Halle (Saale) and Leipzig are the two centres of the Central German Metropolitan Region with more than 2.4 million people.

References

  1. ^ Bürgermeisterwahlen in den Gemeinden, Endgültige Ergebnisse, Statistisches Landesamt Sachsen-Anhalt, accessed 8 July 2021.
  2. ^ "Bevölkerung der Gemeinden – Stand: 31. Dezember 2020" (PDF). Statistisches Landesamt Sachsen-Anhalt (in German). June 2021.
  3. ^ "Klima Halle (Saale)" (in German). DWD. Retrieved 25 April 2022.
  4. ^ "Klima Halle (Saale)" (in German). DWD. Archived from the original on 18 September 2020.
  5. ^ "Halle (Saale) Klima" (in German). wetterdienst.de.
  6. ^ Clark, Christopher (2007). Iron Kingdom: The Rise and Downfall of Prussia, 1600–1947. Penguin UK. ISBN 9780141904023. Archived from the original on 13 April 2017. Retrieved 18 May 2017. In Halle, too, the local Pietists battled poverty and indigence. Around the charismatic figure of August Hermann Francke there was an extraordinary flowering of Christian voluntarism. In 1695, Francke opened a poor-school financed by pious donations.
  7. ^ Das vergessene Lager: Eine Dokumentation zum Außenkommando des KZ Buchenwald in Halle/Saale 1944/45
  8. ^ Berentsen, William H. "Saxony-Anhalt (State, Germany)". Encyclopedia Britannica.
  9. ^ Link
  10. ^ Oliver Nieburg: Katjes International ups stake in chocolate maker Halloren Confectionery News, 18 November 2016. Accessed 6 March 2017
  11. ^ "Marktkirche "Unser Lieben Frauen"" (in German). Halle Saale. Archived from the original on 17 March 2012. Retrieved 1 January 2012.
  12. ^ "Halle – The City of Five Towers Between the Past and Present". Deutsche Welle. Retrieved 1 January 2012.[dead link]
  13. ^ "The red star over the city of Halle". 19 July 2015.
  14. ^ "He stirred the sleep of the world". 25 January 2020.
  15. ^ "Painting". ids.lib.harvard.edu. Archived from the original on 2 April 2015. Retrieved 9 May 2014.
  16. ^ "Halle – A City of Five Towers Between the Past and Present". Deutsche Welle. Retrieved 1 January 2012.[dead link]
  17. ^ "Auswahl Neuausgaben 2002" (in German). Junghans Gruppe. Archived from the original on 25 August 2010. Retrieved 1 January 2012.
  18. ^ Wolfgang König, Wolfhard Weber: Netzwerke. Stahl und Strom. 1840 bis 1914. In: Propyläen Technikgeschichte. Bd. 4, Propyläen Verlag, Berlin 1991–1992, ISBN 3-549-07113-2, page 344
  19. ^ "Francke, August Hermann" . Encyclopædia Britannica. Vol. 12 (11th ed.). 1911. pp. 4–5.
  20. ^ "Jahn, Friedrich Ludwig" . Encyclopædia Britannica. Vol. 15 (11th ed.). 1911. p. 126.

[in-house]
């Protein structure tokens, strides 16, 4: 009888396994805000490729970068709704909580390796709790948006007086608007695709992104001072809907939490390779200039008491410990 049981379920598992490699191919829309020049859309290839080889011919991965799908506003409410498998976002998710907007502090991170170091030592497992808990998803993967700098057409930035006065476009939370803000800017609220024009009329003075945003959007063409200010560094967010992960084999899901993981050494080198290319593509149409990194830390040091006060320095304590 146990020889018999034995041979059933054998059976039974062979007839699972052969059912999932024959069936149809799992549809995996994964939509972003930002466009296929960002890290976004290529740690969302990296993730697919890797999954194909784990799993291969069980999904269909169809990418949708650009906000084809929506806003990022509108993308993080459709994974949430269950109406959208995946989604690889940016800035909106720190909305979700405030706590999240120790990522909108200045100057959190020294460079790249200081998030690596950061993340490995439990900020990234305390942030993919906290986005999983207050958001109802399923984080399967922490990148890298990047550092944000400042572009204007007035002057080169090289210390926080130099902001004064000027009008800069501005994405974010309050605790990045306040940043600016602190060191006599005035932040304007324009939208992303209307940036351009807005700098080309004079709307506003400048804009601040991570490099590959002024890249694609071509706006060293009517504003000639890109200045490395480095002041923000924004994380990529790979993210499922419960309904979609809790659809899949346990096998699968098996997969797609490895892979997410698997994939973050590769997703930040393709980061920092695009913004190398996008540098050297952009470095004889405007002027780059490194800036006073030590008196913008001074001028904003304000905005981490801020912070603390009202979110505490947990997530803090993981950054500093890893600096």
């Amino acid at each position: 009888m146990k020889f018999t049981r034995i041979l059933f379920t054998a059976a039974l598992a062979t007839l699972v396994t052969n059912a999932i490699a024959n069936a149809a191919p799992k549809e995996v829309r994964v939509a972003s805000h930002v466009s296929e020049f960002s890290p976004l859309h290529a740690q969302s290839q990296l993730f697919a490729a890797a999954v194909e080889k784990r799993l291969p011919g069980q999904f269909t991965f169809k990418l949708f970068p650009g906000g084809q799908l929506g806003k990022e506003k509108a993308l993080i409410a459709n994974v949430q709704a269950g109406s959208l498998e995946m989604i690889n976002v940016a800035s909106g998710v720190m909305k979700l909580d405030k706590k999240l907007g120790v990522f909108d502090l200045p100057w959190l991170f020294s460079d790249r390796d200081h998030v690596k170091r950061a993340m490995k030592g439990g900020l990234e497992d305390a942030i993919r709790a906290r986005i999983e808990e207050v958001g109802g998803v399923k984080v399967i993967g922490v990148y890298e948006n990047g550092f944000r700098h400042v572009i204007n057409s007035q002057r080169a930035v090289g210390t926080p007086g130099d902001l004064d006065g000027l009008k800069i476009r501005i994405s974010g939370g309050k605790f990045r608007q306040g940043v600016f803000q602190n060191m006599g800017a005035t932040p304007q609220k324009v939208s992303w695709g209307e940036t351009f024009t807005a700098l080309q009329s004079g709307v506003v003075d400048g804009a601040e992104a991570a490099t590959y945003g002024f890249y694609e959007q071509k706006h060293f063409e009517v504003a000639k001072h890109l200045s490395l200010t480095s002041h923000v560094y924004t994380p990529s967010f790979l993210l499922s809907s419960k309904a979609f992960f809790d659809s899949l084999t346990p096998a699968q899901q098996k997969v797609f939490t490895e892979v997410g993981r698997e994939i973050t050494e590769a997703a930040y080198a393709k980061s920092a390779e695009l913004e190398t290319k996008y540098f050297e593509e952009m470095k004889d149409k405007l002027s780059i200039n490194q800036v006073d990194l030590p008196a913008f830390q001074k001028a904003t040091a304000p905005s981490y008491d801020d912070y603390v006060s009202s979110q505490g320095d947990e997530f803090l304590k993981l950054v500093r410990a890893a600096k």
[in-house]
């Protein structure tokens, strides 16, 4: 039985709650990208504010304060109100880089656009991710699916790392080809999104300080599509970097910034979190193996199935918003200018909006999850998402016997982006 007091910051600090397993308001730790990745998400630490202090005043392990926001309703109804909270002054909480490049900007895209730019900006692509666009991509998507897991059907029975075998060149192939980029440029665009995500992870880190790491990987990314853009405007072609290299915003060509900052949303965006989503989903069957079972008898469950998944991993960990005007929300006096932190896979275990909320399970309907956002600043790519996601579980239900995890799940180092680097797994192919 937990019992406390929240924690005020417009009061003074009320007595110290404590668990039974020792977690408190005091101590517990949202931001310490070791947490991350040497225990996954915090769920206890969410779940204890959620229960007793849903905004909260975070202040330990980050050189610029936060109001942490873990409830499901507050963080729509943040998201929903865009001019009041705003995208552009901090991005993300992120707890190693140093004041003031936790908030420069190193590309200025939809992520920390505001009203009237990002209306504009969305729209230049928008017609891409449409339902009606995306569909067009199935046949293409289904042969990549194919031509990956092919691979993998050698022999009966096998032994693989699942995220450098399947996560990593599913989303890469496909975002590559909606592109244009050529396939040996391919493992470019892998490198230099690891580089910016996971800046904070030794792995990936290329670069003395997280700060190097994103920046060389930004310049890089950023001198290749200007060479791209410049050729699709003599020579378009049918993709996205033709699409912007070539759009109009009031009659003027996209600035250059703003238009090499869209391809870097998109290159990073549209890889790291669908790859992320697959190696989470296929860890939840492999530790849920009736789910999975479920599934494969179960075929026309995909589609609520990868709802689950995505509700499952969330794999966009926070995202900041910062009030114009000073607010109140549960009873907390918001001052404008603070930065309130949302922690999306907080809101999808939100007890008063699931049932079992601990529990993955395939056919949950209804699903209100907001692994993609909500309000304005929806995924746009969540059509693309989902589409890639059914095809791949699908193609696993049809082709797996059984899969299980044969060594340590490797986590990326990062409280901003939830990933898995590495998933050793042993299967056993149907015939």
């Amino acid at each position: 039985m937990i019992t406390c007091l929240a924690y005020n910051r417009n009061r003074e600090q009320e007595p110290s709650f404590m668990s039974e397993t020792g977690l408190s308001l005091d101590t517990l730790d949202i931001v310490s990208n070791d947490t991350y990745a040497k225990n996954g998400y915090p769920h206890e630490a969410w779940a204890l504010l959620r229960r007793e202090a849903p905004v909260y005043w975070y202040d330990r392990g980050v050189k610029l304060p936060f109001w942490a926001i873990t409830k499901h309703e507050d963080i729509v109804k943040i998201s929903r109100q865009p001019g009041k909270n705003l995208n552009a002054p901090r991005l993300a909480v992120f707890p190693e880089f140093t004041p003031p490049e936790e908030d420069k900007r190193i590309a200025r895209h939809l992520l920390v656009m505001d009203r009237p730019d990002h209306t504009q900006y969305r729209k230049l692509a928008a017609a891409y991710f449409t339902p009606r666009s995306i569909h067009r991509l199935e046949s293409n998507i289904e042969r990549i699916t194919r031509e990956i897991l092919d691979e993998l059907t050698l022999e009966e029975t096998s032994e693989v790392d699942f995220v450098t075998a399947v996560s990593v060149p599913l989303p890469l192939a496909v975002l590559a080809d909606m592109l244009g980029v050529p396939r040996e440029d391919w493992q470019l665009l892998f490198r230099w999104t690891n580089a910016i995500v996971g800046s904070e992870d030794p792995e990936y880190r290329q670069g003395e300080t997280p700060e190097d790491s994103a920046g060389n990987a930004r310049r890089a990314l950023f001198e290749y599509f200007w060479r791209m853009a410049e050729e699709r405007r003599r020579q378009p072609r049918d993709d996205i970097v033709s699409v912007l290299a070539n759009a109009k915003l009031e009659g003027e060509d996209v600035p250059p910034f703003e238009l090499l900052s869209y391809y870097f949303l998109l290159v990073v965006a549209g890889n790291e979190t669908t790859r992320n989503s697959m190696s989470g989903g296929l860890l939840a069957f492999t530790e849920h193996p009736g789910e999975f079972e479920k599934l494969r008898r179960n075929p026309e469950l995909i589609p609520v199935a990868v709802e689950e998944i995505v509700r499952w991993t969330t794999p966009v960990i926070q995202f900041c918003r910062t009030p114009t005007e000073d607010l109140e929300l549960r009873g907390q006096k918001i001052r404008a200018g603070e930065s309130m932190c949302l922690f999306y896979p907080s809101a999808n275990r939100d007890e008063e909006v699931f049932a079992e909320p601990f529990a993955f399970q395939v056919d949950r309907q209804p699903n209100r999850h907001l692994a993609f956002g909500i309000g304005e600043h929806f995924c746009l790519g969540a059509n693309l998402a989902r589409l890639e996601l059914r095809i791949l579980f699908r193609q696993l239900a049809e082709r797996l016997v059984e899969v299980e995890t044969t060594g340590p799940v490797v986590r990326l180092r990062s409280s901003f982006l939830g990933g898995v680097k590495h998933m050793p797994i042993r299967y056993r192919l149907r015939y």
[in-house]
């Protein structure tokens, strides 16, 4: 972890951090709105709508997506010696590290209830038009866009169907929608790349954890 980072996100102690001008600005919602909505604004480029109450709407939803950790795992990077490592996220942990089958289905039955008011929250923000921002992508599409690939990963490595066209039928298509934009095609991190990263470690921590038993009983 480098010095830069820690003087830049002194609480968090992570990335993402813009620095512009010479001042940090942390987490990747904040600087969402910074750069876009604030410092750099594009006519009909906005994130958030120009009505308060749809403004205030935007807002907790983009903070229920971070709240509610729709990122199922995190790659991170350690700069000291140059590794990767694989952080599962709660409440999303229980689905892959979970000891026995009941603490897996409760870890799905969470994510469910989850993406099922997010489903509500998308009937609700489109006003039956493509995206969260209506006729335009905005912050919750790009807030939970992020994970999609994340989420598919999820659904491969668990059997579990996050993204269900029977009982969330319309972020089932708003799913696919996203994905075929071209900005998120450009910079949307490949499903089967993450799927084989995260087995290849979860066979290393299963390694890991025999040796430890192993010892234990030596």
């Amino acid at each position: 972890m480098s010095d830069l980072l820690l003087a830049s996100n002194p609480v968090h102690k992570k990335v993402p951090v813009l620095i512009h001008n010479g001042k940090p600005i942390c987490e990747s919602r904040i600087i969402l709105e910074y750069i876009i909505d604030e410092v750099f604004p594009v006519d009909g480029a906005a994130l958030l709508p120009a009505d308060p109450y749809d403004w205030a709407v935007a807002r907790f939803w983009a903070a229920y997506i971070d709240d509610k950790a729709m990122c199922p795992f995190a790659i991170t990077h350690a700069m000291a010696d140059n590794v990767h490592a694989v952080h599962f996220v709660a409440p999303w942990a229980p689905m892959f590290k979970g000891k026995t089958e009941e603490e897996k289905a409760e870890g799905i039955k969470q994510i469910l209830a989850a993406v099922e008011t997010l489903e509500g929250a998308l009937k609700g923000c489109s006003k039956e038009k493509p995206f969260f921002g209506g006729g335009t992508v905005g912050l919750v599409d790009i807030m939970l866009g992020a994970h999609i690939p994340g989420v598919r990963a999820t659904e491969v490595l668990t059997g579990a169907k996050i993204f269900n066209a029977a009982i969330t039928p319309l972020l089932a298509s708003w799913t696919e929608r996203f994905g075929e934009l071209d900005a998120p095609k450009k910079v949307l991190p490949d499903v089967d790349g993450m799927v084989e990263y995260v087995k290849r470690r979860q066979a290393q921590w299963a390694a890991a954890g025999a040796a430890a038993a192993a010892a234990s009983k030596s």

21. ^ "Michaelis, Johann David" . Encyclopædia Britannica. Vol. 18 (11th ed.). 1911. pp. 360–361.
  22. ^ "Muhlenberg, John Peter Gabriel" . Encyclopædia Britannica. Vol. 18 (11th ed.). 1911. p. 956; see para 2. His brother, Frederick Augustus Conrad Muhlenberg (1750-1801)....
  23. ^ "Müller, George" . Encyclopædia Britannica. Vol. 18 (11th ed.). 1911.
  24. ^ Smith, John Frederick (1911). "Schleiermacher, Friedrich Daniel Ernst" . Encyclopædia Britannica. Vol. 24 (11th ed.). pp. 311–313.
  25. ^ Bain, Robert Nisbet (1911). "Struensee, Johan Frederick" . Encyclopædia Britannica. Vol. 25 (11th ed.). pp. 1043–1044.
  26. ^ "Müffling, Friedrich Karl Ferdinand, Freiherr von" . Encyclopædia Britannica. Vol. 18 (11th ed.). 1911. p. 955.
  27. ^ Germany, ICBUW. "Prof. Siegwart-Horst Günther – 1925 – †2015". www.bandepleteduranium.org. Archived from the original on 7 November 2017. Retrieved 30 October 2017.
  28. ^ "Hoffmann, Friedrich" . Encyclopædia Britannica. Vol. 13 (11th ed.). 1911. pp. 562–563.
  29. ^ "Franz, Robert" . Encyclopædia Britannica. Vol. 11 (11th ed.). 1911. pp. 36–37.
  30. ^ Hueffer, Francis; Tovey, Donald Francis (1911). "Handel, George Frederick" . Encyclopædia Britannica. Vol. 12 (11th ed.). pp. 910–915.
  31. ^ "Hesekiel, Johann Georg Ludwig" . Encyclopædia Britannica. Vol. 13 (11th ed.). 1911. p. 406.
  32. ^ a b "Städtepartnerschaften und -freundschaften". halle.de (in German). Halle (Saale). Retrieved 12 February 2021.
  33. ^ "Hauptausschuss für Städtepartnerschaft mit Gjumri in Armenien". dubisthalle.de (in German). Du bist Halle. 20 May 2020. Retrieved 12 February 2021.

Bibliography